Britton Jones arrived at Hobart Town as a convict on the ship “Dromedary” on 10th January 1820. He had been transported for the theft of 72 lb of lead valued at 6 shillings. His convict records show that his occupation was waterman and he was aged 20. In 1822 he married Sophia Kirk, the daughter of an ex-convict and the thirteenth white girl born on the island. After being granted a certificate of freedom in 1825 at the expiration of his sentence, Jones and his family moved to near Longford.
They moved a number of times before moving to Long Meadows (the original name of Franklin Village) where he became the licensee of the “Sir William Wallace Inn" in 1834. The inn had previously been known as “The Punchbowl”, built in 1830 and owned by Charles Lucas who lost his license for harbouring assigned servants. As an innkeeper and brewer, Britton Jones delivered his beer and spirits around Launceston’s muddy streets in a bullock cart.
In 1834, Britton Jones had built the property now known as “Greycliffe” and originally called it “Prospect Hill” By 1838, Britton Jones purchased 10 acres of land almost opposite the Sir William Wallace Inn and constructed what is now known as Franklin House, an early Victorian Greek Revival style building constructed by convict labour from bricks made on the site. The interior joinery was made from Australian cedar bought in especially from northern New South Wales.
Built as a gentleman’s modest town house, it was leased on completion to solicitor Mr G. Horne as a family residence. In 1842 it was leased by an English schoolmaster, Mr William Keeler Hawkes who ultimately purchased the house in 1848 for the sum of 800 pounds. By that time the property had been sub-divided and now amounted to about 6 acres. Hawkes added a single storey schoolroom and established a boarding school for boys. The school was known as the “Classical & Commercial School” or more popularly known as “Mr Hawkes Academy” and catered for up to 26 students. It operated until about 1866.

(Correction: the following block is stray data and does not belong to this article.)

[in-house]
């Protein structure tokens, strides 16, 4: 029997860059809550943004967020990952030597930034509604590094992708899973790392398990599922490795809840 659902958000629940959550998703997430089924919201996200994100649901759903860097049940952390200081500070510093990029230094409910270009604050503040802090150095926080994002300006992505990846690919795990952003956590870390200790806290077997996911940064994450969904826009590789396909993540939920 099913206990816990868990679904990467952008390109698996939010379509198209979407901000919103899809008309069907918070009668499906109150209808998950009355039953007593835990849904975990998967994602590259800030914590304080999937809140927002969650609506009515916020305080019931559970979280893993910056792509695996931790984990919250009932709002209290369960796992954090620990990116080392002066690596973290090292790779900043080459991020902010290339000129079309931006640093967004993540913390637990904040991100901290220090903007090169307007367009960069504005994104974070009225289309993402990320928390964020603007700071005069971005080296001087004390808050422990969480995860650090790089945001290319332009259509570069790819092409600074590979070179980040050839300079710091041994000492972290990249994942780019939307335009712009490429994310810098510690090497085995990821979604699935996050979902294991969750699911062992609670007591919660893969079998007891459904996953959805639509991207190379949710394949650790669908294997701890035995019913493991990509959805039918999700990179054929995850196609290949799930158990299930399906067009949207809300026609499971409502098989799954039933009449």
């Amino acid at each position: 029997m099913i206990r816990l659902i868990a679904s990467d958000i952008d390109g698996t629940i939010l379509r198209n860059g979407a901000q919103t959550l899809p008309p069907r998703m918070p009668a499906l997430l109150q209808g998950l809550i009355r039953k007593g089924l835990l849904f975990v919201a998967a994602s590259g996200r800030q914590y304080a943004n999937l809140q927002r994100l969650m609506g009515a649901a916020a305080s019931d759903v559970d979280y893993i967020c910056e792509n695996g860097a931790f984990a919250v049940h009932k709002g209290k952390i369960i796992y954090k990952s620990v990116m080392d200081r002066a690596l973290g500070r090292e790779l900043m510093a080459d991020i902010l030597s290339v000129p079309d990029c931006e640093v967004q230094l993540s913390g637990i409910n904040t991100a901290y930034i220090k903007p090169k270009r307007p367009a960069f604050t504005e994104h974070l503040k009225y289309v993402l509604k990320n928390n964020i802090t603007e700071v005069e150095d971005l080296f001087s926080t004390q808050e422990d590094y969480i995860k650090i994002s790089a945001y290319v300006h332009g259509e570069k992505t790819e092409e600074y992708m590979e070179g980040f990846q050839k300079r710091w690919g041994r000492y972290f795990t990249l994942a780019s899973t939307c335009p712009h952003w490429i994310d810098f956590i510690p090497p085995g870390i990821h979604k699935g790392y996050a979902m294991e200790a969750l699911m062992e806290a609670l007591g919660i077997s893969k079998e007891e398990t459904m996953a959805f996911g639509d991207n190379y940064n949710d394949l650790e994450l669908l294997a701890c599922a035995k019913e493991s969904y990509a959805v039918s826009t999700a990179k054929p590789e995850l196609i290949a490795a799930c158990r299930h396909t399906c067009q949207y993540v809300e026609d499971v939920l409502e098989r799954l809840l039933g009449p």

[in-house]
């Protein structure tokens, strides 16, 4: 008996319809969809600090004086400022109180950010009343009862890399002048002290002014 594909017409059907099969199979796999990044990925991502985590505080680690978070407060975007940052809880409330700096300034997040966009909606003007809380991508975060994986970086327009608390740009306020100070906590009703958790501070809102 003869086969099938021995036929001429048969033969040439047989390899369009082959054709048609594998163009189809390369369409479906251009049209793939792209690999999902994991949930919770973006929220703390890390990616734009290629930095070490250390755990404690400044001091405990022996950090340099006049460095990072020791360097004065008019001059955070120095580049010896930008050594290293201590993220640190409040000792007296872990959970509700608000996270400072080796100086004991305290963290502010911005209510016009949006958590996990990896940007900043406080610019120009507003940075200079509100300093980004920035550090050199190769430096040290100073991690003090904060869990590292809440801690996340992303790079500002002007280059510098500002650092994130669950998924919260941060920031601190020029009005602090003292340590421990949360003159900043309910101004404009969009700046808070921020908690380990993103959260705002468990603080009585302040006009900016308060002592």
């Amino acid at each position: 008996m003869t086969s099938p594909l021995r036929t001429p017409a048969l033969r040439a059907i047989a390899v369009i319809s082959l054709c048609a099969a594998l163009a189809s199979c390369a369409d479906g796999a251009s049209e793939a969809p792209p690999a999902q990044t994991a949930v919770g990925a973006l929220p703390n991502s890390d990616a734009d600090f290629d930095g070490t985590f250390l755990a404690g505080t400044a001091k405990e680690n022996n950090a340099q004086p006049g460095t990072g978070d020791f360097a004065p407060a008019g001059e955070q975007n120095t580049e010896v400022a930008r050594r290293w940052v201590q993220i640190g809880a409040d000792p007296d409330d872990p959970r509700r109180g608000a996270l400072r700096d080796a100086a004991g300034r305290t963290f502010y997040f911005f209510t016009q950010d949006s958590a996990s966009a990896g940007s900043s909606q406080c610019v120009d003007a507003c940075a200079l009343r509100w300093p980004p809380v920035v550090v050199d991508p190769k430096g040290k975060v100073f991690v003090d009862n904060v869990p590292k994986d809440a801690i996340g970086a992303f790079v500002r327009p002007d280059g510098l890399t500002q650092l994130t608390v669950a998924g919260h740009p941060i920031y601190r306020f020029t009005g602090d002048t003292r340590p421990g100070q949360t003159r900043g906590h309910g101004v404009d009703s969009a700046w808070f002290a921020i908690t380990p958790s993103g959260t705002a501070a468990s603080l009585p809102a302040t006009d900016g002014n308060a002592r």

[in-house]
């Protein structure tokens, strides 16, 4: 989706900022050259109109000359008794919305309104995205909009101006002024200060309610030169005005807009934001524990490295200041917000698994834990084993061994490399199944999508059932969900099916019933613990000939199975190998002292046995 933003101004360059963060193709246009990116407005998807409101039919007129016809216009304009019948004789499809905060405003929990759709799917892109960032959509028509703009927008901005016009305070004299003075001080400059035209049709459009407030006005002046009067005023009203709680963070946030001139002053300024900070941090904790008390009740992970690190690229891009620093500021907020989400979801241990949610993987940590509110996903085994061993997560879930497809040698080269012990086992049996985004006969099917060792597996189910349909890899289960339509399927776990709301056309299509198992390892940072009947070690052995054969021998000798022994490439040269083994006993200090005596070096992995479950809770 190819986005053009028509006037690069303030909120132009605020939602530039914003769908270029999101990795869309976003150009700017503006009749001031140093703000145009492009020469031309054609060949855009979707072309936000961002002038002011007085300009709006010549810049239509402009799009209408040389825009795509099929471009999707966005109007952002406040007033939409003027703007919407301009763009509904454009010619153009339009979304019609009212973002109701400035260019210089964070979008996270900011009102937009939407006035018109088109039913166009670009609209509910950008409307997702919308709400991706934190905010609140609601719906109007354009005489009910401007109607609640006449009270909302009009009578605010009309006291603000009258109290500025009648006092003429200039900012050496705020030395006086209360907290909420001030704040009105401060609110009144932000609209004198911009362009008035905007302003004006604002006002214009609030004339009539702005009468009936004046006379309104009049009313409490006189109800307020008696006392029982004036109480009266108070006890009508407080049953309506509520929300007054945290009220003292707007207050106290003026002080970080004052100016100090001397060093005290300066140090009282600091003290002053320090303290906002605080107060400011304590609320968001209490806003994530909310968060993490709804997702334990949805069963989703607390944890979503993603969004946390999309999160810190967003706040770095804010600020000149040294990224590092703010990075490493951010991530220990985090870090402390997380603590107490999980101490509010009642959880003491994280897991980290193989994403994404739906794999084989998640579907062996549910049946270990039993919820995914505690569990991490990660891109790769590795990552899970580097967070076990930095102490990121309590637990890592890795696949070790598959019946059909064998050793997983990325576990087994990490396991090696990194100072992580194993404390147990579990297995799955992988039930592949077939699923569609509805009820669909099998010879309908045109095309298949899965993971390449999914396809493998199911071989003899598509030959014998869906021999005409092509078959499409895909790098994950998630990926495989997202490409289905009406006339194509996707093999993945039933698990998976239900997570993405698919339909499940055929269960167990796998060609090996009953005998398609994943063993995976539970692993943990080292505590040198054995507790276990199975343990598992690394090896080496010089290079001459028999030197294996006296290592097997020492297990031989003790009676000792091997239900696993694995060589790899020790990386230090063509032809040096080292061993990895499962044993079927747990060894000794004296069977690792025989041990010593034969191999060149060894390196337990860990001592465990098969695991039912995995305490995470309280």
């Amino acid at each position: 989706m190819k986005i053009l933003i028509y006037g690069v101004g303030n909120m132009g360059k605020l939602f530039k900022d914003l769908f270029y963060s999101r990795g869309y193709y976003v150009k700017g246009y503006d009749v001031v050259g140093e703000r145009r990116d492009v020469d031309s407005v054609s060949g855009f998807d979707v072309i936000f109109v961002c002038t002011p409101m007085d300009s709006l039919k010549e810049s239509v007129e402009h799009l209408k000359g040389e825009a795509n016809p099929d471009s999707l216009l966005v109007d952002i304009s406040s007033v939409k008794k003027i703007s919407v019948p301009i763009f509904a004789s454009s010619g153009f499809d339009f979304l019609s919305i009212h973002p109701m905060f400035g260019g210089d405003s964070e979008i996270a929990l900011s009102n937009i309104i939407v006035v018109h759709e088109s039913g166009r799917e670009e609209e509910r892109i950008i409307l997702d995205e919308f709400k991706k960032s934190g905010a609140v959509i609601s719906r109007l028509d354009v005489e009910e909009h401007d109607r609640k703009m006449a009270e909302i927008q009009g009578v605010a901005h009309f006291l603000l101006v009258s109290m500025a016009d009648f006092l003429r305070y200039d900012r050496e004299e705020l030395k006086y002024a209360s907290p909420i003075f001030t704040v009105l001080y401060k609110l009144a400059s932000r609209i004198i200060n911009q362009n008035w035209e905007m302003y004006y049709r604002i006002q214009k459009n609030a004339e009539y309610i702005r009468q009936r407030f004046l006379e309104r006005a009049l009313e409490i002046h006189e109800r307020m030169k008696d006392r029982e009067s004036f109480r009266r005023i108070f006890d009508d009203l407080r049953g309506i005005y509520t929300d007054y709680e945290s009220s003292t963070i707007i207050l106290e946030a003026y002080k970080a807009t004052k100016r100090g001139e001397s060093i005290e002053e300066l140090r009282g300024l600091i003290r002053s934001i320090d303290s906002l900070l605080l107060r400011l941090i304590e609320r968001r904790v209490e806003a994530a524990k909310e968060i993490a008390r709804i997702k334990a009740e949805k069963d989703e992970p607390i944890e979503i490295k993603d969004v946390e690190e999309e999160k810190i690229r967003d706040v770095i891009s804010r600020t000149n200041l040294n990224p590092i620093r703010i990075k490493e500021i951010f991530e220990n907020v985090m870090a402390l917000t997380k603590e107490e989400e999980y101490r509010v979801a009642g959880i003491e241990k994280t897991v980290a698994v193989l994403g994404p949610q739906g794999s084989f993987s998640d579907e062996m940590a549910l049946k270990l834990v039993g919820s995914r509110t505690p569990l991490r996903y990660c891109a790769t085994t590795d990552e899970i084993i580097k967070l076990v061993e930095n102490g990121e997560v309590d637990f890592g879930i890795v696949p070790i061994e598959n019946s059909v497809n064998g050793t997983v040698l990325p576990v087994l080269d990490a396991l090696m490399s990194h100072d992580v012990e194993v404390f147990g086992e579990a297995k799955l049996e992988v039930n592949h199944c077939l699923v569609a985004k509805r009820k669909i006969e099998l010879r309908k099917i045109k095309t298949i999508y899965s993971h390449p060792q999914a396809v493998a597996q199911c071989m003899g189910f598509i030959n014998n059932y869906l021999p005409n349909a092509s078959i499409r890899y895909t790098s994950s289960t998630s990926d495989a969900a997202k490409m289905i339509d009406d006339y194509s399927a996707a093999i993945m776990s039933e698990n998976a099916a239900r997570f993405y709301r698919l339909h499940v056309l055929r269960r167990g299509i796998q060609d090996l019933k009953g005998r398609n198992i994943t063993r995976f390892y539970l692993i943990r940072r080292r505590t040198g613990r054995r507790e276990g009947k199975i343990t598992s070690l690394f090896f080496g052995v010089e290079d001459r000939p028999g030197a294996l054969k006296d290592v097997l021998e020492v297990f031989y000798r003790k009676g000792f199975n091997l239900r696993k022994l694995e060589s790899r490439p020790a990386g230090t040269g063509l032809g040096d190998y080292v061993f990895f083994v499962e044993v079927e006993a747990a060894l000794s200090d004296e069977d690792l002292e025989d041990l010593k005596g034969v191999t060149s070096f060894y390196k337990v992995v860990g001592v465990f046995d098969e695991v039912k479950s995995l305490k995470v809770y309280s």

The Hawkes family occupied Franklin House until 1888 when the last of Hawkes’ three maiden sister, Charlotte, died there. The house then passed to a succession of owners who used the house as a family home – Mr & Mrs William Lyon Shaw Greer (1888 – 1910) and Mr & Mrs Charles Kelly (1919 – 1941).Both these families took a leading part in community affairs at Franklin Village.
The house changed hands twice before 1960, firstly being owned by Mr H L Von See (1941 – 1945) and then by the Poole family (1945 – 1960). By this time the property was run down and was offered for sale as a light industrial site. It was considered to be more valuable if sold for that purpose as light industry was rapidly establishing in the Franklin Village area.
However, a group of concerned Launceston citizens believed the house should be saved for its heritage value and raised money to purchase, restore and furnish the house as a signature house in Franklin Village. The house, which had been known as “The Hollies” was renamed “Franklin House” to honour the memory of Sir John Franklin. It was opened to the public as a house museum in October 1961. The group that had formed to save the building, led by Mrs Edith Craig & Mr Dick Green became the National Trust in Tasmania.
Franklin House has become the state headquarters of the National Trust. We have this wonderful group of people to thank for their foresight and understanding as to the heritage value of Franklin House and their efforts to firstly rescue the building from almost certain demolition and then for the time, patience and skill of those people who were involved in the magnificent restoration of the property.
It is certainly a stunning property and a major part of the Franklin Village streetscape and history. Well worth stopping in and taking the time to explore this magnificent building and surrounding grounds!
Main Text & Information Source –
“Franklin Village – A Journey in Time” – Terry Childs (Revised Edition 2013)
Available to purchase at the Franklin House onsite shop